CHANTILLY, Va. -- During 25 years of operating in the United States, Ahold became known as a determined consolidator with seemingly unlimited capital for acquisitions.
But 2002 marked a major turning point for the Netherlands-based company, whose U.S. operations based here include more than 1,600 retail stores, a food-service division and e-commerce operations. In the midst of one of the toughest operating environments in decades, Ahold was forced to refrain from major new U.S. retail deals and instead became focused on internal issues, including reducing debt and improving the balance sheet. Those priorities continue to the present.
But in interviews with SN, Ahold executives stressed that the present de-emphasis on major acquisitions does not signal the company is standing still. "Even if major things would happen in terms of consolidation in the marketplace, we would be on the sidelines," said Cees van der Hoeven, Ahold president and chief executive officer. "But organic growth in our company has always been relatively high and although it slowed down a lot this year, we will continue to invest and grow our existing businesses."
Bill Grize, president and CEO, Ahold U.S. Food Retail, pointed out that top Ahold executives until recently "had accessibility to capital that was unrivaled in our former lives." Although the company is not currently in the market for major acquisitions, "We'll do in-market deals, and we'll continue to have a very aggressive store strategy in all of our areas," Grize said. "There are plenty of opportunities to put up new facilities, to expand existing ones and replace outmoded facilities, which we'll continue to do to help us grow."
The other part of Ahold's game plan is to work on positioning its existing properties for the future. This includes further differentiating its chains from the competition in categories including perishables. It also includes enhancing efficiencies, technology, supply chain and back-office functions to build on the cost-savings and synergies it has already started in retail and food service. Despite years of pursuing many of these goals, executives describe a surprising number of opportunities in the near term to make progress, executives said.
Ahold USA operates six retail companies including Stop & Shop, Giant (Carlisle), Giant (Landover), Tops, Bi-Lo and Bruno's. Ahold's wholly owned subsidiary U.S. Foodservice is the second largest food-service distributor in the U.S. Ahold also operates Internet grocer Peapod. Revenue in 2002 for Ahold's U.S. retail business was $26.3 billion, compared to $23.2 billion in 2001, and food service $17.4 billion.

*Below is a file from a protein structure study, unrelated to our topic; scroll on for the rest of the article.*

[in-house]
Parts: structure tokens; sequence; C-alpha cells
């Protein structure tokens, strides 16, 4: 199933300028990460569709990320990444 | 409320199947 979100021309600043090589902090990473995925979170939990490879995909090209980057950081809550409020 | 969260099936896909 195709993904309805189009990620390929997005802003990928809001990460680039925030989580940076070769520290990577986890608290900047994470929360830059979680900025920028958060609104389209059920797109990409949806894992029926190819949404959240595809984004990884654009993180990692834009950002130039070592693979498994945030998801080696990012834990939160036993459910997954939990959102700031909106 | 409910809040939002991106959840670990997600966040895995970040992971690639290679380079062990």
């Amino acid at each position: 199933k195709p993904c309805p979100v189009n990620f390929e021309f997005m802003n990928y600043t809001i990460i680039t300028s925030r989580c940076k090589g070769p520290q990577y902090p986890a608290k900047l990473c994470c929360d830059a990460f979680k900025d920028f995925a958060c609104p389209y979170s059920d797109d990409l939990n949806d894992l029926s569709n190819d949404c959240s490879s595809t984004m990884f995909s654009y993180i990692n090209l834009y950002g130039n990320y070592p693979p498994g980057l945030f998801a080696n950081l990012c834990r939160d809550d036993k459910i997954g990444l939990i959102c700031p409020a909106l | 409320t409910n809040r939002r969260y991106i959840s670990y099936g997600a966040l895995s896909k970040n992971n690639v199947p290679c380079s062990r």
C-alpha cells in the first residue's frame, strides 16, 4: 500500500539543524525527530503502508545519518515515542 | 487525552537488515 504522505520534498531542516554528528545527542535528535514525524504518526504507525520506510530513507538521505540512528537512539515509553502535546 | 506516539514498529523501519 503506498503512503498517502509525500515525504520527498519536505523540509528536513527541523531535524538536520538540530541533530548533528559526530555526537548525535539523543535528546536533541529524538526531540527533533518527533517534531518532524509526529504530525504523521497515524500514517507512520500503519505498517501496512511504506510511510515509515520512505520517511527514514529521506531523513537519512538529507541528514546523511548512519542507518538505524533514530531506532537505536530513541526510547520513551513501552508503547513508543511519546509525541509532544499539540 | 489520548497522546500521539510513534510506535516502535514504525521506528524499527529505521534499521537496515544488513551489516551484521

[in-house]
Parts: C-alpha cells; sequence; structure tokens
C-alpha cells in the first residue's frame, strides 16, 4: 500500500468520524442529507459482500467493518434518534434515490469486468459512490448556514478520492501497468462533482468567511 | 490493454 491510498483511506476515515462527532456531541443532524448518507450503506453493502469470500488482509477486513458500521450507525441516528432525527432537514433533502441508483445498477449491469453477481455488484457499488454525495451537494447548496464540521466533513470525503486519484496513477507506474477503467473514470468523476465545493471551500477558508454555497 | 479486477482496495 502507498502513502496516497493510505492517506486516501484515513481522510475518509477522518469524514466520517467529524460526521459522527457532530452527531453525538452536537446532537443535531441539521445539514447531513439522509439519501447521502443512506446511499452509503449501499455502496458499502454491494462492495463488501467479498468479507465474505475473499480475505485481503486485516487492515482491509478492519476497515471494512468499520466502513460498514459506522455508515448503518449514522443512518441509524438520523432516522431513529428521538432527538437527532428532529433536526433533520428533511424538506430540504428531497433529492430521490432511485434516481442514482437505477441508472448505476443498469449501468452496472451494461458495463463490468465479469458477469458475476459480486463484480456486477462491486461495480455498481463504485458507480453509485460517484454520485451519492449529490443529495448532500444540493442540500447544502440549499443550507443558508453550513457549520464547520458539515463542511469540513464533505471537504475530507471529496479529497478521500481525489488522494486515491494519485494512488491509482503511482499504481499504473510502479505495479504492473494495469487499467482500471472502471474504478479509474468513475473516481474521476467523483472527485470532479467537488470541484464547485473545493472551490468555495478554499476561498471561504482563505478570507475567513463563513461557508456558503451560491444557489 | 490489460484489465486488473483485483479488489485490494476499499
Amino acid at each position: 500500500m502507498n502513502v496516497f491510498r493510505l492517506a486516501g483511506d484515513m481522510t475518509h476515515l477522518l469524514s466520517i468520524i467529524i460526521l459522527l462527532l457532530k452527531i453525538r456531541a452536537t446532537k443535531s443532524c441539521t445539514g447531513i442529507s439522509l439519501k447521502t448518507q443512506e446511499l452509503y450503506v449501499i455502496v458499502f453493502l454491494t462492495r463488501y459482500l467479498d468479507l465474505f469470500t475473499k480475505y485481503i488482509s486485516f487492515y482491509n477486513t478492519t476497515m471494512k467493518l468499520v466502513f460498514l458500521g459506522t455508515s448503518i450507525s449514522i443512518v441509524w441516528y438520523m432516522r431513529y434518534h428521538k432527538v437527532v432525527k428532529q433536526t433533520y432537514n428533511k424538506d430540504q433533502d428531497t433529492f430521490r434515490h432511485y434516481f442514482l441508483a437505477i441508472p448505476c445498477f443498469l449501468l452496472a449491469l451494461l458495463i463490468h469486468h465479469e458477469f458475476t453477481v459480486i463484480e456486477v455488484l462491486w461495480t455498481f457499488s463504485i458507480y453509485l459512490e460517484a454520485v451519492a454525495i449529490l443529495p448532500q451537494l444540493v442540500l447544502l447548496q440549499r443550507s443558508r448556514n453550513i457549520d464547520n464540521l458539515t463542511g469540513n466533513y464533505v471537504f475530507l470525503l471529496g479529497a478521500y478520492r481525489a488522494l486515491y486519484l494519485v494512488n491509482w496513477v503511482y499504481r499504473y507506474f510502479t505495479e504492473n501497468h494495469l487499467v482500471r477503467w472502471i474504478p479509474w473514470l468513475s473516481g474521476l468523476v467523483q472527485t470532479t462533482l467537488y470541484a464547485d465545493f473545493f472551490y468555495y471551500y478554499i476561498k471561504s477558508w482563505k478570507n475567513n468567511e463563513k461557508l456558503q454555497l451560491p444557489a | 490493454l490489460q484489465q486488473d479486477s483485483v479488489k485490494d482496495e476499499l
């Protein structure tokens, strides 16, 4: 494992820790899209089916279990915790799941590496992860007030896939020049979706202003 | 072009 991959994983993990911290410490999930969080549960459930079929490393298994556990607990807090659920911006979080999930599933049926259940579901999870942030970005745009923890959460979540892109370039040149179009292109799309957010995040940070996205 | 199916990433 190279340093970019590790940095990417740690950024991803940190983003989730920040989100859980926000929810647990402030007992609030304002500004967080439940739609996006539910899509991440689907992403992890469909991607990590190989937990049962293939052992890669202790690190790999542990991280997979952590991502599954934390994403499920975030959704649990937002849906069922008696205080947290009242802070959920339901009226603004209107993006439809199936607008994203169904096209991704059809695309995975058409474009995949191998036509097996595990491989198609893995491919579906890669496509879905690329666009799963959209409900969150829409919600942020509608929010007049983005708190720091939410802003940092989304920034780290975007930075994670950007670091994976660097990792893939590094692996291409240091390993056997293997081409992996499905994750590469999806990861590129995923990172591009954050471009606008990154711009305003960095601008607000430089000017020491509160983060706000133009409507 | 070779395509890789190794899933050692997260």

Probably the most welcome bit of news for Ahold is that 2002 is now history. The $75.7 billion parent company, with operations in 27 countries, had a challenging year. Ahold bought out its Argentina joint-venture partner, which fell into bankruptcy. That costly episode led Ahold to back off from major acquisitions. Also, the company said it was considering divestiture of some non-core operations and the weakest of its core assets. For a short time there was even some question about whether van der Hoeven would be replaced as CEO (he was not).
But Ahold was far from the only supermarket industry player to experience a challenging year. In fact, Ahold's U.S. performance has compared well against some of its major American competitors. "We've outperformed the main competitors in terms of same-store sales growth in most of the quarters in the last five years," van der Hoeven said.
Patrick Roquas, an analyst with Kempen & Co. in the Netherlands, agreed that Ahold outperformed some major U.S. competitors, noting the company's 2002 U.S. identical-store sales growth was almost 1%. He said he forecasts Ahold's margin expansion will continue or expand at a slower pace.
"What's changed is that the main focus for them in the coming 12 months is on strengthening the core business and reducing debt," he said. "But it doesn't mean the company can't grow."
Van der Hoeven said Ahold has "made tremendous progress in getting our act together behind the scenes in centralizing backstage activities ... and we continue to benefit from that on the bottom line. We are in excellent shape overall."
He stressed that Ahold's major recent challenge -- the Argentina problem and the impact it had on the rest of the company -- overshadowed the good operating results elsewhere. "The U.S. has delivered according to expectations, or even better, in retail and food service," he said. "The Netherlands had a very good year. Scandinavia has had a phenomenal year. So that's 85% of our total business, if not more. It's a little sad to see there's been such a huge impact with write-down of assets and goodwill that this relatively small part of our business has had."